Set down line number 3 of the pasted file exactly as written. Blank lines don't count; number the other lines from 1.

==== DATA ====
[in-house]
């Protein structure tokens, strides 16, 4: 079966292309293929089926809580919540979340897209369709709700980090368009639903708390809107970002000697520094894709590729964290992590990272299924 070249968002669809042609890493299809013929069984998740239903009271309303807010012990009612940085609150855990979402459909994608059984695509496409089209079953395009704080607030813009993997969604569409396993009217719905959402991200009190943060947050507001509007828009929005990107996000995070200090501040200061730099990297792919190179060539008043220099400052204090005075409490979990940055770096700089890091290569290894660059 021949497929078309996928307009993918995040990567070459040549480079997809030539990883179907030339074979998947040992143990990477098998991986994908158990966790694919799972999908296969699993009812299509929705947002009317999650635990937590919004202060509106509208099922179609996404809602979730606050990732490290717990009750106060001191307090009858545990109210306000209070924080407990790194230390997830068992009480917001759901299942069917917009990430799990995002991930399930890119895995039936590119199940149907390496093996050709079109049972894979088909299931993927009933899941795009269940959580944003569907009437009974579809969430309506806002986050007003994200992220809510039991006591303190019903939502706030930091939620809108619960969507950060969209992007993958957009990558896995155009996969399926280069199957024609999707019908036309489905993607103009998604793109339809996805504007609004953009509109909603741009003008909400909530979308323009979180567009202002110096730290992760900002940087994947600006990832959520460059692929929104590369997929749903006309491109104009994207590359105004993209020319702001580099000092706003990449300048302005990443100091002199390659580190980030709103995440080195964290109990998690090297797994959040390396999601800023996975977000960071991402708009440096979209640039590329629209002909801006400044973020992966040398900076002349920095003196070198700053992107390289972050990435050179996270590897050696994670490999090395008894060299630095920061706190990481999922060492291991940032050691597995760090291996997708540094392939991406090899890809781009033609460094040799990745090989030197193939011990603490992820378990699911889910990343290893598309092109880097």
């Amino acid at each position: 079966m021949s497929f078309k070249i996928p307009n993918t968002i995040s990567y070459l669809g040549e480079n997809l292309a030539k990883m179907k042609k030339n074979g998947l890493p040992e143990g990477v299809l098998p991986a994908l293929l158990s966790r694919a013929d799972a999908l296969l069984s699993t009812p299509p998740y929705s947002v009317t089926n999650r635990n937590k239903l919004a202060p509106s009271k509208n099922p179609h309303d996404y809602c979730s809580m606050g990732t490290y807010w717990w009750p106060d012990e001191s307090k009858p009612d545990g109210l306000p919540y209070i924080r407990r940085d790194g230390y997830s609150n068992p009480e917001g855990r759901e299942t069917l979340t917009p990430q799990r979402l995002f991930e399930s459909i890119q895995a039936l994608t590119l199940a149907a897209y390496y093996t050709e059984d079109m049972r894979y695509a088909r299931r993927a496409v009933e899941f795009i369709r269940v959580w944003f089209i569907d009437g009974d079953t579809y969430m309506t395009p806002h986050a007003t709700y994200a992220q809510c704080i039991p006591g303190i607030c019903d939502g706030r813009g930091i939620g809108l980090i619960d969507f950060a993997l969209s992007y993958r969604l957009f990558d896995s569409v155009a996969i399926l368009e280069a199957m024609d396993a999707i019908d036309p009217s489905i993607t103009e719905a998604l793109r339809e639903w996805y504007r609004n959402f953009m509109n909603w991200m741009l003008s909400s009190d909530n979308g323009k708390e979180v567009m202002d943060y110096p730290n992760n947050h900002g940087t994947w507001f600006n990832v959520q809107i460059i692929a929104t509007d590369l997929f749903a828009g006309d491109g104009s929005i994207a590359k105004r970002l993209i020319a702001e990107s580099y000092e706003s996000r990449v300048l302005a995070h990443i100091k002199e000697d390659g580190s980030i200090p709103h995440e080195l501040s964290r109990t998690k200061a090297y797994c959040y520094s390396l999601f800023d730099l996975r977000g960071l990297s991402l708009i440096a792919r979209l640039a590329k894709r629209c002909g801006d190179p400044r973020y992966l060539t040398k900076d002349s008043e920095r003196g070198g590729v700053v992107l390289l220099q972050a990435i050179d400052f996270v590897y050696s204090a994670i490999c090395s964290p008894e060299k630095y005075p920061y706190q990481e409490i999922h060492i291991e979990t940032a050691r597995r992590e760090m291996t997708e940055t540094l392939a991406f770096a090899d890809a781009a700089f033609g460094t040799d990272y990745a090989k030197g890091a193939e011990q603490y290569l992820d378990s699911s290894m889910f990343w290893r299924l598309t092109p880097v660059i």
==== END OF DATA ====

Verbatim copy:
């Amino acid at each position: 079966m021949s497929f078309k070249i996928p307009n993918t968002i995040s990567y070459l669809g040549e480079n997809l292309a030539k990883m179907k042609k030339n074979g998947l890493p040992e143990g990477v299809l098998p991986a994908l293929l158990s966790r694919a013929d799972a999908l296969l069984s699993t009812p299509p998740y929705s947002v009317t089926n999650r635990n937590k239903l919004a202060p509106s009271k509208n099922p179609h309303d996404y809602c979730s809580m606050g990732t490290y807010w717990w009750p106060d012990e001191s307090k009858p009612d545990g109210l306000p919540y209070i924080r407990r940085d790194g230390y997830s609150n068992p009480e917001g855990r759901e299942t069917l979340t917009p990430q799990r979402l995002f991930e399930s459909i890119q895995a039936l994608t590119l199940a149907a897209y390496y093996t050709e059984d079109m049972r894979y695509a088909r299931r993927a496409v009933e899941f795009i369709r269940v959580w944003f089209i569907d009437g009974d079953t579809y969430m309506t395009p806002h986050a007003t709700y994200a992220q809510c704080i039991p006591g303190i607030c019903d939502g706030r813009g930091i939620g809108l980090i619960d969507f950060a993997l969209s992007y993958r969604l957009f990558d896995s569409v155009a996969i399926l368009e280069a199957m024609d396993a999707i019908d036309p009217s489905i993607t103009e719905a998604l793109r339809e639903w996805y504007r609004n959402f953009m509109n909603w991200m741009l003008s909400s009190d909530n979308g323009k708390e979180v567009m202002d943060y110096p730290n992760n947050h900002g940087t994947w507001f600006n990832v959520q809107i460059i692929a929104t509007d590369l997929f749903a828009g006309d491109g104009s929005i994207a590359k105004r970002l993209i020319a702001e990107s580099y000092e706003s996000r990449v300048l302005a995070h990443i100091k002199e000697d390659g580190s980030i200090p709103h995440e080195l501040s964290r109990t998690k200061a090297y797994c959040y520094s390396l999601f800023d730099l996975r977000g960071l990297s991402l708009i440096a792919r979209l640039a590329k894709r629209c002909g801006d190179p400044r973020y992966l060539t040398k900076d002349s008043e920095r003196g070198g590729v700053v992107l390289l220099q972050a990435i050179d400052f996270v590897y050696s204090a994670i490999c090395s964290p008894e060299k630095y005075p920061y706190q990481e409490i999922h060492i291991e979990t940032a050691r597995r992590e760090m291996t997708e940055t540094l392939a991406f770096a090899d890809a781009a700089f033609g460094t040799d990272y990745a090989k030197g890091a193939e011990q603490y290569l992820d378990s699911s290894m889910f990343w290893r299924l598309t092109p880097v660059i």